A subscriber to our site, Logan, sent me a link to an article I love. It’s called 6 Habits of Truly Memorable People. It’s from Inc. and is by Jeff Haden.
I’ll share a section from it about my favorite “habit” listed (“Embark on a Worthless Mission”):
You’re incredibly focused, consistently on point, and relentlessly efficient.
You’re also really, really boring.
Remember when you were young and followed stupid ideas to their illogical conclusions? Road trips, failing the *cinnamon challenge, trying to eat six saltine crackers in one minute without water… you dined out on those stories for years. [*Editor’s note: this is an effort to swallow a tablespoon of cinnamon in one minute, apparently not easy and apparently gag-inducing as evidenced by a spate of YouTube videos that I don’t want to link to because I don’t like watching people gag. Just me, perhaps.]
Going on “missions,” however pointless and inconvenient, was fun. In fact the more pointless the more fun you had, because missions are about the ride, not the destination.
So do something, just once, that adults no longer do. Drive eight hours to see a band. Buy your seafood at the dock. Or do something no one else thinks of doing. Ride along with a policeman on a Friday night (it’s the king of all eye-opening experiences.)
Pick something it doesn’t make sense to do a certain way and do it that way. You’ll remember it forever—and so will other people.
I’m not particularly excited about staging random, pointless missions just so other people will remember me. I spent about four decades doing that, and I got exhausted. But I’ve never lost my taste for randomness for its/my own sake, and that’s why this article got me excited. There really IS something about just doing something new and different or long-forgotten but formerly life-giving. It’s energizing. I often quote author Mark Batterson who says that “change of place + change of place = change of perspective.” Related concept.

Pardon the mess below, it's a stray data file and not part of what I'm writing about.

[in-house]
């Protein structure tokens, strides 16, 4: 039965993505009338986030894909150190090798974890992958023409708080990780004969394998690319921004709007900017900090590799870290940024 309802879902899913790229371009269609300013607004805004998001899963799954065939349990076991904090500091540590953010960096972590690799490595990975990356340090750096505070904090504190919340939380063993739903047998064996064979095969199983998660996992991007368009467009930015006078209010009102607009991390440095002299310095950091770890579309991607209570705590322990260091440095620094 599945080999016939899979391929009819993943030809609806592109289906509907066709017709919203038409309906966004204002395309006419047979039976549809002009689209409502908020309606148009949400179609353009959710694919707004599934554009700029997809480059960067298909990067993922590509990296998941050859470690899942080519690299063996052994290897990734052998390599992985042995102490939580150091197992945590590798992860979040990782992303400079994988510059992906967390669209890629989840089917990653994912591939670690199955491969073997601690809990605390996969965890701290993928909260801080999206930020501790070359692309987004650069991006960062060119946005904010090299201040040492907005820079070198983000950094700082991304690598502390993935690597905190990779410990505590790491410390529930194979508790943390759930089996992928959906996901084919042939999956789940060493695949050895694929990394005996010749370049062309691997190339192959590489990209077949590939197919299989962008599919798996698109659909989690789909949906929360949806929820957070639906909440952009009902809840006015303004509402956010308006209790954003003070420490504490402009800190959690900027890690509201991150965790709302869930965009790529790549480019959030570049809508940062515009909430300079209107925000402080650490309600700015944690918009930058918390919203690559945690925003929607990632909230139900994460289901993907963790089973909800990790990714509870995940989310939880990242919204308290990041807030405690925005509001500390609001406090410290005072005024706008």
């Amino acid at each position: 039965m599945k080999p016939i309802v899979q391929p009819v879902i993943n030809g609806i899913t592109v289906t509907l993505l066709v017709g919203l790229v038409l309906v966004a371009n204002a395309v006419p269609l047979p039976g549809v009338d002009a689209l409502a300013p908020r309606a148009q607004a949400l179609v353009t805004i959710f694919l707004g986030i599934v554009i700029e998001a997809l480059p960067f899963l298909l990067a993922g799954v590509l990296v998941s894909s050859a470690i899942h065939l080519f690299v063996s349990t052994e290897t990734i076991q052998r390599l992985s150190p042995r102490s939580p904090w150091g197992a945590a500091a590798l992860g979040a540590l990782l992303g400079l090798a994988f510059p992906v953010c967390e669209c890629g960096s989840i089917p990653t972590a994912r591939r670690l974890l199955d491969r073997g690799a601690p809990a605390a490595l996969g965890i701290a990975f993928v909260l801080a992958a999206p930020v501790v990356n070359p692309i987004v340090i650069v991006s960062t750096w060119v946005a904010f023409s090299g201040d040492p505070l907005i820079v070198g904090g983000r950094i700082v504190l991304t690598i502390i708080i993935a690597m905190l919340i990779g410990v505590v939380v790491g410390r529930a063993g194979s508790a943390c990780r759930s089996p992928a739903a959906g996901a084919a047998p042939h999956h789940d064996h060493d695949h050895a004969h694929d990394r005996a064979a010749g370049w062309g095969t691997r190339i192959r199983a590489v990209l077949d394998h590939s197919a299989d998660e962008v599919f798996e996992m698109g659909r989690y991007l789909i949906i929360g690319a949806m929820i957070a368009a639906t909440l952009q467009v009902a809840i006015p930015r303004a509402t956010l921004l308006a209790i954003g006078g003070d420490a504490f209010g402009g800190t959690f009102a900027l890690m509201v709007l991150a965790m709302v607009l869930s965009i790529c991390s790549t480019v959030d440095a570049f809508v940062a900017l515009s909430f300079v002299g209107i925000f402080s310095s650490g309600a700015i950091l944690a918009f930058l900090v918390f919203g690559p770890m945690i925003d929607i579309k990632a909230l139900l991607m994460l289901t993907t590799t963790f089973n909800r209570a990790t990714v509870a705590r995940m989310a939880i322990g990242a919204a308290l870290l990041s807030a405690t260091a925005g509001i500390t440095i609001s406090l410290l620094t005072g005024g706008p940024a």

I’d like to declare May 22 as “Random, Pointless Mission Day.” Done. So in honor of this day, I’d like to hear your ideas, inclinations, occurrences.
Here are some of my attempted random, pointless missions over the years (with results):
- Drive a six-year-old boy from Maryland to Texas to see the Alamo just because (check; repeated when he was 18)
- Eat a case (12 packs) of Pep-o-Mint (NOT Wintergreen) Lifesavers in five minutes (check)
- Slide through an outdoor barbecue chimney (I got stuck for a long time but eventually made it, though I’m still claustrophobic.)
- Dive into a lake in 30 degree weather in all my clothes and stay five minutes (check)
- Eat raw fish out of the North Sea (check)
- Drive solo around the country (My car broke down in California and was trailered home; call that an “incomplete.”)
- Attempt to see every Gene Kelley movie in a 14-film festival (I saw one, was delighted, and didn’t go back.)
- Start a collection of royal wedding souvenirs (check for Fergie/Andrew, Elizabeth/Prince Phillip, Diana/Charles; the Duchess of Wessex didn’t hold my attention, though she has worn well.)
- See every Gaudi building in Barcelona in five days (My legs got tired; we missed Parc Guell, and I’m still bemoaning that!)
- Learn all the words to the 18:37-length Alice’s Restaurant Masacree by Arlo Guthrie (check; It’s a family tradition to listen in on Thanksgiving. If you don’t know why, listen here.)
- Watch Leave it to Beaver marathons whenever they’re on television (I usually miss them but I love the idea.)
Thanks, Logan, for sending me the article that propelled me into this walk down memory lane.
I realize how much I truly love doing random, pointless things. I want some new ones.
How about you?
And what can we do together?